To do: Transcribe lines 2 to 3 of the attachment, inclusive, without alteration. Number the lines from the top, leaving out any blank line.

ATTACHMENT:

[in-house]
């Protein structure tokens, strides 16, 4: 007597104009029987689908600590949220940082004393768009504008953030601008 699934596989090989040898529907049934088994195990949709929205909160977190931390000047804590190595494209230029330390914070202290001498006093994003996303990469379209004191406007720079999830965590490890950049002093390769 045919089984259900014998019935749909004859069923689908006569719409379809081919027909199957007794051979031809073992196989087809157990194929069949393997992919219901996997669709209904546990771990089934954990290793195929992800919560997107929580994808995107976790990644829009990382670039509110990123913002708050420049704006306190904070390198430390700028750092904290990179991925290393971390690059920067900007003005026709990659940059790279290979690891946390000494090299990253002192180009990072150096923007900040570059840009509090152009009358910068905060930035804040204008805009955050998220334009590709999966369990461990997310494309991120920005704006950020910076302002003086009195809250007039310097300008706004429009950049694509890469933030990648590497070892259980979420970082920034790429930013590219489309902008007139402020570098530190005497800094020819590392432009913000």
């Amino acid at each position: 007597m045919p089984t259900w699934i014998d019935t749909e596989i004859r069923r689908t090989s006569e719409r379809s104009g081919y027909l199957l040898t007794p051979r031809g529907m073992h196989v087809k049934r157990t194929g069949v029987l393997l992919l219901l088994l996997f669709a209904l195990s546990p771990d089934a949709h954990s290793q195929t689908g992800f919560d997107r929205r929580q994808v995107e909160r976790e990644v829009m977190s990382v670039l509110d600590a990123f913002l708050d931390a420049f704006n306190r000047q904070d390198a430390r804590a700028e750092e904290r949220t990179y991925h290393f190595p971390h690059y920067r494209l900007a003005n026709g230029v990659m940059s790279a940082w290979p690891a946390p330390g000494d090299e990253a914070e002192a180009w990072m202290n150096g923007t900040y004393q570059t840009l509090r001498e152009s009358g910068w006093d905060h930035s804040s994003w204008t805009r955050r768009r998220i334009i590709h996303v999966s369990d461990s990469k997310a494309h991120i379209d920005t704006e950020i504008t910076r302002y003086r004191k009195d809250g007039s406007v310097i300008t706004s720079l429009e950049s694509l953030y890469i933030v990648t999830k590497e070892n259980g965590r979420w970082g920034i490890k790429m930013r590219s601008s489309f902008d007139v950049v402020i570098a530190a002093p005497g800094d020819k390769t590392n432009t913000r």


């Protein structure tokens, strides 16, 4: 007597104009029987689908600590949220940082004393768009504008953030601008 699934596989090989040898529907049934088994195990949709929205909160977190931390000047804590190595494209230029330390914070202290001498006093994003996303990469379209004191406007720079999830965590490890950049002093390769 045919089984259900014998019935749909004859069923689908006569719409379809081919027909199957007794051979031809073992196989087809157990194929069949393997992919219901996997669709209904546990771990089934954990290793195929992800919560997107929580994808995107976790990644829009990382670039509110990123913002708050420049704006306190904070390198430390700028750092904290990179991925290393971390690059920067900007003005026709990659940059790279290979690891946390000494090299990253002192180009990072150096923007900040570059840009509090152009009358910068905060930035804040204008805009955050998220334009590709999966369990461990997310494309991120920005704006950020910076302002003086009195809250007039310097300008706004429009950049694509890469933030990648590497070892259980979420970082920034790429930013590219489309902008007139402020570098530190005497800094020819590392432009913000």
């Amino acid at each position: 007597m045919p089984t259900w699934i014998d019935t749909e596989i004859r069923r689908t090989s006569e719409r379809s104009g081919y027909l199957l040898t007794p051979r031809g529907m073992h196989v087809k049934r157990t194929g069949v029987l393997l992919l219901l088994l996997f669709a209904l195990s546990p771990d089934a949709h954990s290793q195929t689908g992800f919560d997107r929205r929580q994808v995107e909160r976790e990644v829009m977190s990382v670039l509110d600590a990123f913002l708050d931390a420049f704006n306190r000047q904070d390198a430390r804590a700028e750092e904290r949220t990179y991925h290393f190595p971390h690059y920067r494209l900007a003005n026709g230029v990659m940059s790279a940082w290979p690891a946390p330390g000494d090299e990253a914070e002192a180009w990072m202290n150096g923007t900040y004393q570059t840009l509090r001498e152009s009358g910068w006093d905060h930035s804040s994003w204008t805009r955050r768009r998220i334009i590709h996303v999966s369990d461990s990469k997310a494309h991120i379209d920005t704006e950020i504008t910076r302002y003086r004191k009195d809250g007039s406007v310097i300008t706004s720079l429009e950049s694509l953030y890469i933030v990648t999830k590497e070892n259980g965590r979420w970082g920034i490890k790429m930013r590219s601008s489309f902008d007139v950049v402020i570098a530190a002093p005497g800094d020819k390769t590392n432009t913000r």